932 F.2d 1540 (5th Cir. 1991), 90-2646, Baris v. Sulpicio Lines, Inc.
|Citation:||932 F.2d 1540|
|Party Name:||Victor C. BARIS, et al., Plaintiffs-Appellants, v. SULPICIO LINES, INC., et al., Defendants, Caltex Petroleum, Inc., Caltex Petroleum Corporation, and Caltex Oil Corporation, Defendants-Appellees.|
|Case Date:||June 17, 1991|
|Court:||United States Courts of Appeals, Court of Appeals for the Fifth Circuit|
Wayne Fisher, David W. Holman, Michael J. Maloney, Fisher, Gallagher, Perrin & Lewis, David M. Gunn, Law Office of W. James Kronzer, Houston, Tex., for plaintiffs-appellants.
Charles Alan Wright, Austin, Tex., Dixie Smith, John A. Barrett, Fulbright & Jaworski, Houston, Tex., for defendants-appellees.
Appeal from the United States District Court for the Southern District of Texas.
Before THORNBERRY, JOLLY, and SMITH, Circuit Judges.
JERRY E. SMITH, Circuit Judge:
This appeal raises issues regarding federal court jurisdiction over a removed case and the doctrine of forum non conveniens. The district court concluded that it had jurisdiction, then dismissed pursuant to the doctrine of forum non conveniens. We conclude that, while the court had jurisdiction over this removed action, its analysis of the forum non conveniens issue was deficient. Accordingly, we vacate and remand.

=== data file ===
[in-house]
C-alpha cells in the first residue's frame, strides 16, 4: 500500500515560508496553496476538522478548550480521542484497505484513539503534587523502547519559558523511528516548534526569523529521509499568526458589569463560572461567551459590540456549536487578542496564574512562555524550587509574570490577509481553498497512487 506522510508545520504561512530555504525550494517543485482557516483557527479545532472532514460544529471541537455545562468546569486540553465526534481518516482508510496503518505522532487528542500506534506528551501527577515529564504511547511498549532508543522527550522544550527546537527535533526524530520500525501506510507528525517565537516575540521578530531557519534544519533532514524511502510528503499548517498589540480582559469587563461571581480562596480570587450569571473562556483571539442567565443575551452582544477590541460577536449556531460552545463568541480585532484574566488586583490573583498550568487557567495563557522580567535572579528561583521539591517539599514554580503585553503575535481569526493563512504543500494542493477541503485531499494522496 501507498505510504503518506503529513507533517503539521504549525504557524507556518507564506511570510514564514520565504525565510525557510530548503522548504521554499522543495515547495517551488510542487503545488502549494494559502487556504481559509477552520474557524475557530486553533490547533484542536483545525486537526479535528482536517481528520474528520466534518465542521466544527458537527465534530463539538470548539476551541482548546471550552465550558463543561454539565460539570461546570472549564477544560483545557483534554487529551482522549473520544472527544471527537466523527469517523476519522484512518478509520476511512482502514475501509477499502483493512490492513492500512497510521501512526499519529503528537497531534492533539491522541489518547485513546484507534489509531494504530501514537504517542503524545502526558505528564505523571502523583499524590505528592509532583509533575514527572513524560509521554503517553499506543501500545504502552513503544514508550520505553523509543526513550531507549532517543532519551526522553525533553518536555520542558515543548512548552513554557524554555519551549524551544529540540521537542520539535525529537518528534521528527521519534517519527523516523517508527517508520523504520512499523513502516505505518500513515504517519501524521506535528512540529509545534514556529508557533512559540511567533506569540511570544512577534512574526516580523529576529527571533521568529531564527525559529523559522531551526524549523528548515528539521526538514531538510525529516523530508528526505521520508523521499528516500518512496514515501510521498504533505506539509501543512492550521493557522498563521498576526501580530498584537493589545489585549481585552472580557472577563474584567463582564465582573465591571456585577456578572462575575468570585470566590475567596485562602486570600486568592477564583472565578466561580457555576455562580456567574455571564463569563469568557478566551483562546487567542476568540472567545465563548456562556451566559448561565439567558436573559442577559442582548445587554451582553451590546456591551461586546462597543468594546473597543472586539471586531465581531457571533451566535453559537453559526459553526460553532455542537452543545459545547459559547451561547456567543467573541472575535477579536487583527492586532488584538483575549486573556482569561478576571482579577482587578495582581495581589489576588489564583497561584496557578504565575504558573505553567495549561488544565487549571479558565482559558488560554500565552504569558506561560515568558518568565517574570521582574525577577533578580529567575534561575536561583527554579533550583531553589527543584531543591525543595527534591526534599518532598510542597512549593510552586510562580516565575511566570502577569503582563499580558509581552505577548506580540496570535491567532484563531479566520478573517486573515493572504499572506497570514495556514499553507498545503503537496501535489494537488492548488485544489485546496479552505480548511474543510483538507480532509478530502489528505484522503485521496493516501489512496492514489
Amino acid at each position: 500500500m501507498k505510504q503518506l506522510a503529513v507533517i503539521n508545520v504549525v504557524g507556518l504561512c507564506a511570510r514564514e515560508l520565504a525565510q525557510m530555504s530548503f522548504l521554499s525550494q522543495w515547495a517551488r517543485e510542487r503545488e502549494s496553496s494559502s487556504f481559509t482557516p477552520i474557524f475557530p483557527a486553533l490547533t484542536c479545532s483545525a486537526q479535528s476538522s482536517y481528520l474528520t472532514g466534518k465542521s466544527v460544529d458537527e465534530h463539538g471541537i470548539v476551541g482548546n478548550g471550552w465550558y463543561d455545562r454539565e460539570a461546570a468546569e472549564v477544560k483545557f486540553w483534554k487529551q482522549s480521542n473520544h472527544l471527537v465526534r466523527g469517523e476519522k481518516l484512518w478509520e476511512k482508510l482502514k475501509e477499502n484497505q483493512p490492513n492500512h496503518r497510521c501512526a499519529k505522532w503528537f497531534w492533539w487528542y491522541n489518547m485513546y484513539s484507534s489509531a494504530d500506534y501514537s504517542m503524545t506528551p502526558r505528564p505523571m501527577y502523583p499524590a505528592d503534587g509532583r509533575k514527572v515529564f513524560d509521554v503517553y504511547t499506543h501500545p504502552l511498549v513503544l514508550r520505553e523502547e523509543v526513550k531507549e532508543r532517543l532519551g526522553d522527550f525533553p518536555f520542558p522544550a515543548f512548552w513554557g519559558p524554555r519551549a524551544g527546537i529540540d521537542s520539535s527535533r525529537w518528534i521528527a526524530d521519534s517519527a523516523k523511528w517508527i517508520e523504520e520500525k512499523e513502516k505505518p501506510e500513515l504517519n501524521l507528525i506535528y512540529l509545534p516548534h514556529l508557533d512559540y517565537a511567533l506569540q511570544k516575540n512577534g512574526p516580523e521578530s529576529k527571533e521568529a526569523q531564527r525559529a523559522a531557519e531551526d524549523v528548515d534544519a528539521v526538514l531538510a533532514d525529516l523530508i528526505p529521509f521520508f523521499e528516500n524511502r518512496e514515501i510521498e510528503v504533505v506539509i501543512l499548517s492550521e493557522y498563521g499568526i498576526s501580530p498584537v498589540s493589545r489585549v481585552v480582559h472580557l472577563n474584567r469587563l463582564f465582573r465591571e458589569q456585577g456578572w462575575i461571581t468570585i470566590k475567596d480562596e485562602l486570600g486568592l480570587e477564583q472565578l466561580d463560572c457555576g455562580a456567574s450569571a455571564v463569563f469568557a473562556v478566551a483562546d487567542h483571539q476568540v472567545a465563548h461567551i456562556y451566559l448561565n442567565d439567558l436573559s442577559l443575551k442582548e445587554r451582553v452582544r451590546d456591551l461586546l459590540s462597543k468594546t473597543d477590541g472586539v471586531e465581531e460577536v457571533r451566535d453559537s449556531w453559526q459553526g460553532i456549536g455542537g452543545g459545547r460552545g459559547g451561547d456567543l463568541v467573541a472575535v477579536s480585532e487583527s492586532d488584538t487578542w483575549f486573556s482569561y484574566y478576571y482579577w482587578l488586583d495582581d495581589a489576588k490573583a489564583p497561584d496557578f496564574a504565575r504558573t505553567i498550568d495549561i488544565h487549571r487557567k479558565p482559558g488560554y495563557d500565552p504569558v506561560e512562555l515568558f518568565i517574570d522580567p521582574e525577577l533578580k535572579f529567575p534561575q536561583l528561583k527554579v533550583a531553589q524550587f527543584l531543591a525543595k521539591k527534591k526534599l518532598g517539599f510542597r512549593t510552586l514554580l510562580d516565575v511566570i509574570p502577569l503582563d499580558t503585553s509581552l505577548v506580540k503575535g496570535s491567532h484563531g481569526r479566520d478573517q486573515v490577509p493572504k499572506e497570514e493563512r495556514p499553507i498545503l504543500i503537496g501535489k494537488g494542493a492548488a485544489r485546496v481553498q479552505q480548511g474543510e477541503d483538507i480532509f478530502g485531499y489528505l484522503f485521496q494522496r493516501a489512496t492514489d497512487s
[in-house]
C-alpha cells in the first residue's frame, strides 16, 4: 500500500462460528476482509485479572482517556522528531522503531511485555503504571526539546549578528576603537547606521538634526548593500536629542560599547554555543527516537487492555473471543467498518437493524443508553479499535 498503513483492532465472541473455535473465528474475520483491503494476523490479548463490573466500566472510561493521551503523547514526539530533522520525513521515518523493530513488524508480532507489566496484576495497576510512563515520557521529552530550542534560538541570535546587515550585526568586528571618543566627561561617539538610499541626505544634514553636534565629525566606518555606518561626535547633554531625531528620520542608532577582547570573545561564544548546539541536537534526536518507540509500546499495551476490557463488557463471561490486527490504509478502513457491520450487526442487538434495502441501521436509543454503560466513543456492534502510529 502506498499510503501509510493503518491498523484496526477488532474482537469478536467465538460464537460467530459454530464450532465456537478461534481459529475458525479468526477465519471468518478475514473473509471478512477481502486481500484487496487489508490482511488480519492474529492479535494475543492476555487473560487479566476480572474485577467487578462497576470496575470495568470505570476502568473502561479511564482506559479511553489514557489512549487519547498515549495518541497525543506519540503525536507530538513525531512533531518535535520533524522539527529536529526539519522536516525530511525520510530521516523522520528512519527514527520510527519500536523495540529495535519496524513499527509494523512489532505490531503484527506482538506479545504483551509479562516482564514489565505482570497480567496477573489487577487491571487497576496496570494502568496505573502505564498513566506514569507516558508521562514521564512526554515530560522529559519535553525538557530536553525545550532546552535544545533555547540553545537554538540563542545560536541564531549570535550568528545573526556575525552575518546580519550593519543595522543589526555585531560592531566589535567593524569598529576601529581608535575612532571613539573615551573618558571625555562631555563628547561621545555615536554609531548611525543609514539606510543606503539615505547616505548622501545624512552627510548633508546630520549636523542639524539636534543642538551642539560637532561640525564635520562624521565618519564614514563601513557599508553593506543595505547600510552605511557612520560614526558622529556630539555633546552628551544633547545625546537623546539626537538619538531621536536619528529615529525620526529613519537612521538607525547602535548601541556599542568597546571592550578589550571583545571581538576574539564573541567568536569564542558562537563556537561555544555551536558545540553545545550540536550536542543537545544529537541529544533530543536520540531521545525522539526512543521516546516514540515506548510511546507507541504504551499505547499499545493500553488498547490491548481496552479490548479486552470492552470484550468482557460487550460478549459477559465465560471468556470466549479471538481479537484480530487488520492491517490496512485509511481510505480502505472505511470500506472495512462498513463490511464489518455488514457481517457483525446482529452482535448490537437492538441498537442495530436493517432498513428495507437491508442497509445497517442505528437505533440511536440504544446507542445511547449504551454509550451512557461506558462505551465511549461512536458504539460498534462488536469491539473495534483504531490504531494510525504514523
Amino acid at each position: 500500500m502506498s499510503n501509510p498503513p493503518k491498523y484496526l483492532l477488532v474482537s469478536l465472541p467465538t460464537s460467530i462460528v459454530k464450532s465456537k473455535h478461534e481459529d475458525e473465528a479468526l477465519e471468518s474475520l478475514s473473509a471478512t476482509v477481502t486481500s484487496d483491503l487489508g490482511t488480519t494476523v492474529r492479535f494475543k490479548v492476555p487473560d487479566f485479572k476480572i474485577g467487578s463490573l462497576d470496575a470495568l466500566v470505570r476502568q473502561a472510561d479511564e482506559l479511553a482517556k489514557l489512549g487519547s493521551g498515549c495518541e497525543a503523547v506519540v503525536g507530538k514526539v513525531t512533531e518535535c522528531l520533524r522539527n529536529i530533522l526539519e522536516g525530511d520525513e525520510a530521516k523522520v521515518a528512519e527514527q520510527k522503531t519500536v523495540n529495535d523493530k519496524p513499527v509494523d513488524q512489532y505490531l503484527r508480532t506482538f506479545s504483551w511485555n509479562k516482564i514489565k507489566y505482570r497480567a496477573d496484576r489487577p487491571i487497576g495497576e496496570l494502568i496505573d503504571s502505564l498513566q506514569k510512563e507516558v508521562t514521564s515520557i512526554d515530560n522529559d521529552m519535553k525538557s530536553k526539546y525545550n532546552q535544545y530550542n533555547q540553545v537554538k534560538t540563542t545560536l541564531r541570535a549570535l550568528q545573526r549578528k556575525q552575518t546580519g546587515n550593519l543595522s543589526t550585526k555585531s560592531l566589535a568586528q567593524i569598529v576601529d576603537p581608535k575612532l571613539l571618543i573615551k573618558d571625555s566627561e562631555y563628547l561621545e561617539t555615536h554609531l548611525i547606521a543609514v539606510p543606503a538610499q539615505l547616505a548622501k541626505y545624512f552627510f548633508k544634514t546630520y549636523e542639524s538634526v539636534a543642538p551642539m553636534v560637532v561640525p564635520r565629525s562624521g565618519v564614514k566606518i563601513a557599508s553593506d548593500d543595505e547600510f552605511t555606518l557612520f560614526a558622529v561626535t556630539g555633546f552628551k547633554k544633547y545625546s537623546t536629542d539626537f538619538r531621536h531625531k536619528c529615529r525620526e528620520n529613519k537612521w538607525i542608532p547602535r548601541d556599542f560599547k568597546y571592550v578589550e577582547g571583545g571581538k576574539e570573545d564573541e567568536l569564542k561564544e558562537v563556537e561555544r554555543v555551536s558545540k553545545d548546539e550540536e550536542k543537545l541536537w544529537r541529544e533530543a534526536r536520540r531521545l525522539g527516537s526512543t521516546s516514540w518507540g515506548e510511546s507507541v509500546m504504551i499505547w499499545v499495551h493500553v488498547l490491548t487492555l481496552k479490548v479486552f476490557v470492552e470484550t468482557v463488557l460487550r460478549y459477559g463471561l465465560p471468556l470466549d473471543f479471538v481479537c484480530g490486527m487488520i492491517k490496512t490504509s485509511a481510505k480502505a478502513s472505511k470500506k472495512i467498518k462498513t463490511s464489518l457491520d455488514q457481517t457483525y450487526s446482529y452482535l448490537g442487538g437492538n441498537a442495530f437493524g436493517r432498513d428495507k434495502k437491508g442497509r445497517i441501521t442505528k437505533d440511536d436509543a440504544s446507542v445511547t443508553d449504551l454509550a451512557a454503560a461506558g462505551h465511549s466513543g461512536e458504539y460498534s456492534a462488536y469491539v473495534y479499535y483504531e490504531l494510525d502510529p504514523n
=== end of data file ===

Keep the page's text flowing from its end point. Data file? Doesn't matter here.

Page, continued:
On December 20, 1987, approximately 5,000 citizens of the Philippines lost their lives in the collision of the M/V DONA PAZ and the M/T VECTOR in the Tablas
Strait between Mindoro and Marinduque Islands in the Philippines. Defendants Caltex Petroleum, Inc., Caltex Petroleum Corporation, and Caltex Oil Corporation (the "defendants"), corporations with their principal place of business in Texas, were the charterers of the M/T VECTOR. The plaintiffs, representing four survivors and a large number of decedents, brought suit individually and as a class action (not yet certified) to recover compensation for the injuries and deaths.
The suit was filed in state district court "pursuant to the laws of the United States, including the general maritime law, and, pursuant to the savings [sic] to suitor's [sic] clause, 28 U.S.C. Sec. 1333(1), as well as such other federal and state laws as may be applicable including Sec. 17.031 of the Texas Civil Practice and Remedies Code." On February 21, 1990, the defendants removed the matter to federal district court, asserting a right of removal under 28 U.S.C. Sec. 1441(b) and claiming that the suit arises "under the admiralty and maritime jurisdiction of the [federal] court pursuant to 28 U.S.C. Sec. 1333(1) and the Death on the High Seas Act [DOHSA], 46 U.S.C. Sec. 761."